The other day I decided to check out Cevabdzinica Sarajevo, a long standing Bosnian restaurant on 34th Ave. I remember first reading about this place in a Grub Street article starring Judah Friedlander, who mentioned he loves the cevapi at this place. I was somewhat familiar with Balkan food from my days as an Eastern European folk dancer in San Francisco.
I invited my friend Harris along, and we met on a sunny afternoon last week. We sat down and were given menus and some bread, and chose a few things to share. The bread is called lepinja and is standard fare in Bosnian food culture. It was thick, fluffy, and tasted a bit like the grill. I loved it.
We decided to order a small plat of cevapi, a piece of spinach burek, a shopska salat, and the stuffed cabbage. The cevapi were amazing – little elongated meatballs served with raw onion and ajvar, a sweet red pepper and eggplant paste. Everything went together perfectly.
The shopska salad was comprised of sturdy iceberg lettuce, tomatoes, cucumbers, a light vinaigrette of lemon juice and olive oil, and topped with a lot of creamy feta. It was refreshing and a nice contrast to the richer dishes.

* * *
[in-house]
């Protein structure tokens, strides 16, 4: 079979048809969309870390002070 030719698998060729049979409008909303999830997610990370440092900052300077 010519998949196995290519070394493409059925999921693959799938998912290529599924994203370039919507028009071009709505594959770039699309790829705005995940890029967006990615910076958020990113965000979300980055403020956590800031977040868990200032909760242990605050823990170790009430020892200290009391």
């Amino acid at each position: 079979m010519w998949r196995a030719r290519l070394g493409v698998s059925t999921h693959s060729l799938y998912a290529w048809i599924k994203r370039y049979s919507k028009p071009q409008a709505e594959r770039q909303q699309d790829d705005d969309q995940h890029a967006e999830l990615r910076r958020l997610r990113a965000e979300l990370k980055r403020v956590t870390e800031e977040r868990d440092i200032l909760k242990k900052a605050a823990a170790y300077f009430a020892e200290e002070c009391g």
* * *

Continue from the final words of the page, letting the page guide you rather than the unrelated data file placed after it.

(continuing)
The spinach burek was also lighter than I expected, but substantial. I loved how flaky the filo pastry was.
Finally, we ate the stuffed cabbage rolls. They were stuffed with meat and rice, sat in a thin sauce, and accompanied by a few mounds of some of the most delicious mashed potatoes I’ve tasted.
We washed it down with a couple of Slovenian sodas – Jupi and Cockta. The Jupi is orange flavored and the Cockta is kind of herbal.
I took home a couple of sweet treats, a piece of baklava and a piece of hurmasica. I tried a “chocolate ball”, which turned out to be a rum ball. I’m not a big fan of rum balls in general, but this one had enough to chocolate to counteract the elements of rum I don’t care for. I think if you like rum balls, you’d really like this. I loved the hurmasica, though – just a very simple flat cake soaked in syrup. The baklava was really good, too, and was a kind that is more in the wet tradition than the dryer Arab versions. Walnuts were the nut of choice, too.
The bill came to about $40 for the two of us, and there were plenty of leftovers. Overall, the food was absolutely delicious, especially those cevapi. I would definitely go back again.
37-18 34th Ave
Astoria, NY 11101